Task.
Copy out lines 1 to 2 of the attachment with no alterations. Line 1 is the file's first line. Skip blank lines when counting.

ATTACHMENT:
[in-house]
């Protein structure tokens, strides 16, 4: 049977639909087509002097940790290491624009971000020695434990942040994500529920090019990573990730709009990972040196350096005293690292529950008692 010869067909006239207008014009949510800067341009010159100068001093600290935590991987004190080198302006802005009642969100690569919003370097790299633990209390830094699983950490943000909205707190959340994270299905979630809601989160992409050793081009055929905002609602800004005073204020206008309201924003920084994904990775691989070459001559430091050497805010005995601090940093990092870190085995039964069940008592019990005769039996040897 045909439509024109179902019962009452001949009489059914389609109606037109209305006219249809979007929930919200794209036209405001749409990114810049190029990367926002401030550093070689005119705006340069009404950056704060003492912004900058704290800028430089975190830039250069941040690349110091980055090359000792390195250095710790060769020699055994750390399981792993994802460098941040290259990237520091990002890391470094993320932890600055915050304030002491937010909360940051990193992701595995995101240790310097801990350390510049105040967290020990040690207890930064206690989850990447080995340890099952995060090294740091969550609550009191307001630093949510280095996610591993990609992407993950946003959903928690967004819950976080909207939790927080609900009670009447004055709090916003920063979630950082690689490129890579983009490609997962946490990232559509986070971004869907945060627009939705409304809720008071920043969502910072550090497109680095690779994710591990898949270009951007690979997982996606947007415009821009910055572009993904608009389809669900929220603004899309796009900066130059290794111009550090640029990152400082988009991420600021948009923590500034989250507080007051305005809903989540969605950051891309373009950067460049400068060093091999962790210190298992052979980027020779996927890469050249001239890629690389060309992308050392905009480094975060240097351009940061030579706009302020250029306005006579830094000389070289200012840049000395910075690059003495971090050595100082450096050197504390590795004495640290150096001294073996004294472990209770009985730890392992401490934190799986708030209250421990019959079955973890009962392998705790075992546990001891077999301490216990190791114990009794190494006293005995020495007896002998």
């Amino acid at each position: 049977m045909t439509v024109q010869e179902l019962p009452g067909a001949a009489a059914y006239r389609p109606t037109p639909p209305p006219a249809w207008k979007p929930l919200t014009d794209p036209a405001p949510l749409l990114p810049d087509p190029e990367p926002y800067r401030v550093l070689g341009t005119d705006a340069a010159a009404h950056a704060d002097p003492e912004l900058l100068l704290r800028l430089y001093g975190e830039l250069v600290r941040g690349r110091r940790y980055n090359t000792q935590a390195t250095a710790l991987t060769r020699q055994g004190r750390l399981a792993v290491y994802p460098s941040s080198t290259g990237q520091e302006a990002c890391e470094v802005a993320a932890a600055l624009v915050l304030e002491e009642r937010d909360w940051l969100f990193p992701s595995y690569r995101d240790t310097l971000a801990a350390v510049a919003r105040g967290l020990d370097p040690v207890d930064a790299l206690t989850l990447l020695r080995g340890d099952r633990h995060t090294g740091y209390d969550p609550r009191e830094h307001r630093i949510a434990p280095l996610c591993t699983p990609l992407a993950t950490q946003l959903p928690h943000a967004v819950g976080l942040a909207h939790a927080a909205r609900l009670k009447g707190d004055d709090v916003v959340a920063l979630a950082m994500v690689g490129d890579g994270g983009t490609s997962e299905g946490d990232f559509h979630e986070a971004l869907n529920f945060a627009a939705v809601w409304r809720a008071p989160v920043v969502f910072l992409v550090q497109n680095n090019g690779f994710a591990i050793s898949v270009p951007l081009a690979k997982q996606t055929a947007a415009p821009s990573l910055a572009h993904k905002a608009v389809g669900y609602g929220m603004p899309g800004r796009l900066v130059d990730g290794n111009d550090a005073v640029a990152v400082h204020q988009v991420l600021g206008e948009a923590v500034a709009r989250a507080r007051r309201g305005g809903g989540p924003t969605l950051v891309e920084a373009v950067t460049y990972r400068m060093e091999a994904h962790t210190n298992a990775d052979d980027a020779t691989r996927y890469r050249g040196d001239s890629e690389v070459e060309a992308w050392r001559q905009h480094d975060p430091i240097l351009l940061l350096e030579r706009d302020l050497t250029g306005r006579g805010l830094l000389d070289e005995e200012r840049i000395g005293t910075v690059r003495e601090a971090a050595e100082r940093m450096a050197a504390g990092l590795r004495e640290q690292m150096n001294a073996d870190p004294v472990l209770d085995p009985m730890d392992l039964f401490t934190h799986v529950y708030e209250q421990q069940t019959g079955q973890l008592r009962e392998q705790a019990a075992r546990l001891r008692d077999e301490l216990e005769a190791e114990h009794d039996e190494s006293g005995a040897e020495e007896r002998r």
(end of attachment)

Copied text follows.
[in-house]
């Protein structure tokens, strides 16, 4: 049977639909087509002097940790290491624009971000020695434990942040994500529920090019990573990730709009990972040196350096005293690292529950008692 010869067909006239207008014009949510800067341009010159100068001093600290935590991987004190080198302006802005009642969100690569919003370097790299633990209390830094699983950490943000909205707190959340994270299905979630809601989160992409050793081009055929905002609602800004005073204020206008309201924003920084994904990775691989070459001559430091050497805010005995601090940093990092870190085995039964069940008592019990005769039996040897 045909439509024109179902019962009452001949009489059914389609109606037109209305006219249809979007929930919200794209036209405001749409990114810049190029990367926002401030550093070689005119705006340069009404950056704060003492912004900058704290800028430089975190830039250069941040690349110091980055090359000792390195250095710790060769020699055994750390399981792993994802460098941040290259990237520091990002890391470094993320932890600055915050304030002491937010909360940051990193992701595995995101240790310097801990350390510049105040967290020990040690207890930064206690989850990447080995340890099952995060090294740091969550609550009191307001630093949510280095996610591993990609992407993950946003959903928690967004819950976080909207939790927080609900009670009447004055709090916003920063979630950082690689490129890579983009490609997962946490990232559509986070971004869907945060627009939705409304809720008071920043969502910072550090497109680095690779994710591990898949270009951007690979997982996606947007415009821009910055572009993904608009389809669900929220603004899309796009900066130059290794111009550090640029990152400082988009991420600021948009923590500034989250507080007051305005809903989540969605950051891309373009950067460049400068060093091999962790210190298992052979980027020779996927890469050249001239890629690389060309992308050392905009480094975060240097351009940061030579706009302020250029306005006579830094000389070289200012840049000395910075690059003495971090050595100082450096050197504390590795004495640290150096001294073996004294472990209770009985730890392992401490934190799986708030209250421990019959079955973890009962392998705790075992546990001891077999301490216990190791114990009794190494006293005995020495007896002998």